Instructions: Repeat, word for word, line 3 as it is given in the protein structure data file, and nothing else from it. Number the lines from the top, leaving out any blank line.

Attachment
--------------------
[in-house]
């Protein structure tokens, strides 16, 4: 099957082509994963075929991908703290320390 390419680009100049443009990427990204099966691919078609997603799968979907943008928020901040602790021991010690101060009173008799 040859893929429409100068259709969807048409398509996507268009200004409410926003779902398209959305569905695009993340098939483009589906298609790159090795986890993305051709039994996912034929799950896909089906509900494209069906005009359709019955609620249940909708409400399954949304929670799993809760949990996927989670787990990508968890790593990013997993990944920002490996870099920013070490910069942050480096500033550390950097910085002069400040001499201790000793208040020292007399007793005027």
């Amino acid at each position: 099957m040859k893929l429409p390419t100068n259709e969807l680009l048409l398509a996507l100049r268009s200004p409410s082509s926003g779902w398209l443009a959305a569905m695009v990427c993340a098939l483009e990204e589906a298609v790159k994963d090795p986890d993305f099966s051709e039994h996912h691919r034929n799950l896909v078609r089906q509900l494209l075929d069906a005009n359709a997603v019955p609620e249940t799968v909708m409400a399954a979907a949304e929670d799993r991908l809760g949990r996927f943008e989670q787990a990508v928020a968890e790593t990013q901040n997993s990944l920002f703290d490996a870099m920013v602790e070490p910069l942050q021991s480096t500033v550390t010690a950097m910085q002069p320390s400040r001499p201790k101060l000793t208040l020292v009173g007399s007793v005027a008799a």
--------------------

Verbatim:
């Amino acid at each position: 099957m040859k893929l429409p390419t100068n259709e969807l680009l048409l398509a996507l100049r268009s200004p409410s082509s926003g779902w398209l443009a959305a569905m695009v990427c993340a098939l483009e990204e589906a298609v790159k994963d090795p986890d993305f099966s051709e039994h996912h691919r034929n799950l896909v078609r089906q509900l494209l075929d069906a005009n359709a997603v019955p609620e249940t799968v909708m409400a399954a979907a949304e929670d799993r991908l809760g949990r996927f943008e989670q787990a990508v928020a968890e790593t990013q901040n997993s990944l920002f703290d490996a870099m920013v602790e070490p910069l942050q021991s480096t500033v550390t010690a950097m910085q002069p320390s400040r001499p201790k101060l000793t208040l020292v009173g007399s007793v005027a008799a």